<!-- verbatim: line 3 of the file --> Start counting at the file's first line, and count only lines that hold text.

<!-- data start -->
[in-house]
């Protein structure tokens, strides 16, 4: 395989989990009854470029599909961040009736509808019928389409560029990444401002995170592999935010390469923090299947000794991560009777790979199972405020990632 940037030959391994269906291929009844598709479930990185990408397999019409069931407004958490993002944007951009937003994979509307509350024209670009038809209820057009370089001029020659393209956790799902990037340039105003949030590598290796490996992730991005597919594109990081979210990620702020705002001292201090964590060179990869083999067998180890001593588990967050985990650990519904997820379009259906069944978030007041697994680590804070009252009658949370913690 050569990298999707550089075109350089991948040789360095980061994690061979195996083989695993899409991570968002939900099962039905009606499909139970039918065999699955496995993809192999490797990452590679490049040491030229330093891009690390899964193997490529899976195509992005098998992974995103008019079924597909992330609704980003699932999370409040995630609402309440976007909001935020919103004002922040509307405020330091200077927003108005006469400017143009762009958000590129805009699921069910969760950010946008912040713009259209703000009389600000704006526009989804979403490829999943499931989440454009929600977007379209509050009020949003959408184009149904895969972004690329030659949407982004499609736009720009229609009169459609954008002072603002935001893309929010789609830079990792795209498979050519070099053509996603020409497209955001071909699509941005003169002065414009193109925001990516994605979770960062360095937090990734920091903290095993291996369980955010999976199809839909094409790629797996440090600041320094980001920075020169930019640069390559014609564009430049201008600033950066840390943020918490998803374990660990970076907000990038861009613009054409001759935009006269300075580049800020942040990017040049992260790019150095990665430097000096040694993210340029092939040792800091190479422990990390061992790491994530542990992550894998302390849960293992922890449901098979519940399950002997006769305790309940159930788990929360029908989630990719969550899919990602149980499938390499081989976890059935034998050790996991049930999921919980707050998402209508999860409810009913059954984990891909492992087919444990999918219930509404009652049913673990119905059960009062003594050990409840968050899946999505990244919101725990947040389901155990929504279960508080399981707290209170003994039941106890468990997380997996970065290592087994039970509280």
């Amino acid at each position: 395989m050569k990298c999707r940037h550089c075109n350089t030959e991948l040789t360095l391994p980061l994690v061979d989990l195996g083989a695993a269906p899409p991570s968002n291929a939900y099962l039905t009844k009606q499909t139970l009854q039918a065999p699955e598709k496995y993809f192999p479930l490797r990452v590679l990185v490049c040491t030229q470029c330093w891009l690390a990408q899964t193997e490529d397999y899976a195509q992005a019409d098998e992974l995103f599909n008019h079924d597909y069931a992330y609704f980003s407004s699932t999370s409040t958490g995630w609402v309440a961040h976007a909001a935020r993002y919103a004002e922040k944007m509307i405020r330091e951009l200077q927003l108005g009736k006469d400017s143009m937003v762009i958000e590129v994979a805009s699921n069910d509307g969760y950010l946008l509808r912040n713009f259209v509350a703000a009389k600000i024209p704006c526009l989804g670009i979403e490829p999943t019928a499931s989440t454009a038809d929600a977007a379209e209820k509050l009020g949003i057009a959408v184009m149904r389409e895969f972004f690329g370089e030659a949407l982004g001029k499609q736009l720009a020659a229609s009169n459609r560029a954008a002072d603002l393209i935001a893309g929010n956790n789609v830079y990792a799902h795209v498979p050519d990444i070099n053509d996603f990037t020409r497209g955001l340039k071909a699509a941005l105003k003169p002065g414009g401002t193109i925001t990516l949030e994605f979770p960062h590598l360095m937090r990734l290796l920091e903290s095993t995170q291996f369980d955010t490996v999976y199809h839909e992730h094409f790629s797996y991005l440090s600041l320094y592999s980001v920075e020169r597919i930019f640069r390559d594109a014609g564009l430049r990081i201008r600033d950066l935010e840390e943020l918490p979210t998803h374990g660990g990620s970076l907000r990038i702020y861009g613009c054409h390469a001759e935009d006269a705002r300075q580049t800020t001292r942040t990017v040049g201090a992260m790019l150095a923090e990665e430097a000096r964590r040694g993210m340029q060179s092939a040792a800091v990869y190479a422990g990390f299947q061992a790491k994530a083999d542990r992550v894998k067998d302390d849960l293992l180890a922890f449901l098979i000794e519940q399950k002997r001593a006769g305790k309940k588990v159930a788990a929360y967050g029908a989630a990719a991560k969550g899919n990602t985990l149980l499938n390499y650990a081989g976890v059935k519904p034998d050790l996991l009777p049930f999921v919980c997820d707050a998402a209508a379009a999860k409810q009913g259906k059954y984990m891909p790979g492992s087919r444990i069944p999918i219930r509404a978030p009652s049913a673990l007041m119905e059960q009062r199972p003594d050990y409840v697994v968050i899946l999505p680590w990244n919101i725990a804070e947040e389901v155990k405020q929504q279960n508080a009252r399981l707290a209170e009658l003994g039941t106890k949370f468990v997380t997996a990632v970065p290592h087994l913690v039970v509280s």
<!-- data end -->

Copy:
């Amino acid at each position: 395989m050569k990298c999707r940037h550089c075109n350089t030959e991948l040789t360095l391994p980061l994690v061979d989990l195996g083989a695993a269906p899409p991570s968002n291929a939900y099962l039905t009844k009606q499909t139970l009854q039918a065999p699955e598709k496995y993809f192999p479930l490797r990452v590679l990185v490049c040491t030229q470029c330093w891009l690390a990408q899964t193997e490529d397999y899976a195509q992005a019409d098998e992974l995103f599909n008019h079924d597909y069931a992330y609704f980003s407004s699932t999370s409040t958490g995630w609402v309440a961040h976007a909001a935020r993002y919103a004002e922040k944007m509307i405020r330091e951009l200077q927003l108005g009736k006469d400017s143009m937003v762009i958000e590129v994979a805009s699921n069910d509307g969760y950010l946008l509808r912040n713009f259209v509350a703000a009389k600000i024209p704006c526009l989804g670009i979403e490829p999943t019928a499931s989440t454009a038809d929600a977007a379209e209820k509050l009020g949003i057009a959408v184009m149904r389409e895969f972004f690329g370089e030659a949407l982004g001029k499609q736009l720009a020659a229609s009169n459609r560029a954008a002072d603002l393209i935001a893309g929010n956790n789609v830079y990792a799902h795209v498979p050519d990444i070099n053509d996603f990037t020409r497209g955001l340039k071909a699509a941005l105003k003169p002065g414009g401002t193109i925001t990516l949030e994605f979770p960062h590598l360095m937090r990734l290796l920091e903290s095993t995170q291996f369980d955010t490996v999976y199809h839909e992730h094409f790629s797996y991005l440090s600041l320094y592999s980001v920075e020169r597919i930019f640069r390559d594109a014609g564009l430049r990081i201008r600033d950066l935010e840390e943020l918490p979210t998803h374990g660990g990620s970076l907000r990038i702020y861009g613009c054409h390469a001759e935009d006269a705002r300075q580049t800020t001292r942040t990017v040049g201090a992260m790019l150095a923090e990665e430097a000096r964590r040694g993210m340029q060179s092939a040792a800091v990869y190479a422990g990390f299947q061992a790491k994530a083999d542990r992550v894998k067998d302390d849960l293992l180890a922890f449901l098979i000794e519940q399950k002997r001593a006769g305790k309940k588990v159930a788990a929360y967050g029908a989630a990719a991560k969550g899919n990602t985990l149980l499938n390499y650990a081989g976890v059935k519904p034998d050790l996991l009777p049930f999921v919980c997820d707050a998402a209508a379009a999860k409810q009913g259906k059954y984990m891909p790979g492992s087919r444990i069944p999918i219930r509404a978030p009652s049913a673990l007041m119905e059960q009062r199972p003594d050990y409840v697994v968050i899946l999505p680590w990244n919101i725990a804070e947040e389901v155990k405020q929504q279960n508080a009252r399981l707290a209170e009658l003994g039941t106890k949370f468990v997380t997996a990632v970065p290592h087994l913690v039970v509280s």